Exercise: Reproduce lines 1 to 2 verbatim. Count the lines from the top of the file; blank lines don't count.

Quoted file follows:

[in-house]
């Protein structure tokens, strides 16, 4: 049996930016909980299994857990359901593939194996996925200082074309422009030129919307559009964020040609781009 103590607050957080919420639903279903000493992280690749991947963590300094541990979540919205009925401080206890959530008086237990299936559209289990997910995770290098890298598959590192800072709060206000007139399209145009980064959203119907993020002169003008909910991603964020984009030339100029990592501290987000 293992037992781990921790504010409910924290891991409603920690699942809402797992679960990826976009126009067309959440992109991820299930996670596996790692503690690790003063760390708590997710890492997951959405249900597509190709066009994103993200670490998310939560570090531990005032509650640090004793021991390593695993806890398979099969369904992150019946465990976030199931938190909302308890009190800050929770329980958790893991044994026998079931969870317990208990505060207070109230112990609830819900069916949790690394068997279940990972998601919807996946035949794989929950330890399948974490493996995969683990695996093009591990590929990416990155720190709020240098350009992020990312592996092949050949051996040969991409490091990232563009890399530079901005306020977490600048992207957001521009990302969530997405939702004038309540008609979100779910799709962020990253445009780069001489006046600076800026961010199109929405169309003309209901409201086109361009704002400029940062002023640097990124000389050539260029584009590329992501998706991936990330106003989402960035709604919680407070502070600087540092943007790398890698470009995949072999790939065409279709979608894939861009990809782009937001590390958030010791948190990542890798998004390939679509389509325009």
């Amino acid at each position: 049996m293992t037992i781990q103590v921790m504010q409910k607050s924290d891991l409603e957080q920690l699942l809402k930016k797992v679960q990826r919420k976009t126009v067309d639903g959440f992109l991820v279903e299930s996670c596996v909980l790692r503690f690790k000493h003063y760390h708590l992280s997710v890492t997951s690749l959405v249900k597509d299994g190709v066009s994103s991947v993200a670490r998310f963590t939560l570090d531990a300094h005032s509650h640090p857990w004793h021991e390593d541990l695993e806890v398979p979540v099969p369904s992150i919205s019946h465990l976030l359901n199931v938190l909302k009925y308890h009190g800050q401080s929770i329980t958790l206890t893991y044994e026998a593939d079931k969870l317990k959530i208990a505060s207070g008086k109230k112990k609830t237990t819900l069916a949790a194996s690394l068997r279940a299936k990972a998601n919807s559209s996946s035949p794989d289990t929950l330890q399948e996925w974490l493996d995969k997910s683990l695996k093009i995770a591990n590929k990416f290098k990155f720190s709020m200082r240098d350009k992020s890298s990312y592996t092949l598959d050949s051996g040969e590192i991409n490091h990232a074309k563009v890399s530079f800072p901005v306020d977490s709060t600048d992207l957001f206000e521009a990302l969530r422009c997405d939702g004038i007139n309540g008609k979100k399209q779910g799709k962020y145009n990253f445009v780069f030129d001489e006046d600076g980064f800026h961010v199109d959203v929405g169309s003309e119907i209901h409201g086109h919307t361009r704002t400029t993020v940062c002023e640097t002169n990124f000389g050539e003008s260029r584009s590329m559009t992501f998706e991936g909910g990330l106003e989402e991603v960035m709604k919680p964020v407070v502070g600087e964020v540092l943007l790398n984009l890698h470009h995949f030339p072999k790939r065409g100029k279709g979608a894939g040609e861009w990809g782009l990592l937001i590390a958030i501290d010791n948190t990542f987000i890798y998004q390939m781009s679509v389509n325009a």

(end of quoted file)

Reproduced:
[in-house]
């Protein structure tokens, strides 16, 4: 049996930016909980299994857990359901593939194996996925200082074309422009030129919307559009964020040609781009 103590607050957080919420639903279903000493992280690749991947963590300094541990979540919205009925401080206890959530008086237990299936559209289990997910995770290098890298598959590192800072709060206000007139399209145009980064959203119907993020002169003008909910991603964020984009030339100029990592501290987000 293992037992781990921790504010409910924290891991409603920690699942809402797992679960990826976009126009067309959440992109991820299930996670596996790692503690690790003063760390708590997710890492997951959405249900597509190709066009994103993200670490998310939560570090531990005032509650640090004793021991390593695993806890398979099969369904992150019946465990976030199931938190909302308890009190800050929770329980958790893991044994026998079931969870317990208990505060207070109230112990609830819900069916949790690394068997279940990972998601919807996946035949794989929950330890399948974490493996995969683990695996093009591990590929990416990155720190709020240098350009992020990312592996092949050949051996040969991409490091990232563009890399530079901005306020977490600048992207957001521009990302969530997405939702004038309540008609979100779910799709962020990253445009780069001489006046600076800026961010199109929405169309003309209901409201086109361009704002400029940062002023640097990124000389050539260029584009590329992501998706991936990330106003989402960035709604919680407070502070600087540092943007790398890698470009995949072999790939065409279709979608894939861009990809782009937001590390958030010791948190990542890798998004390939679509389509325009």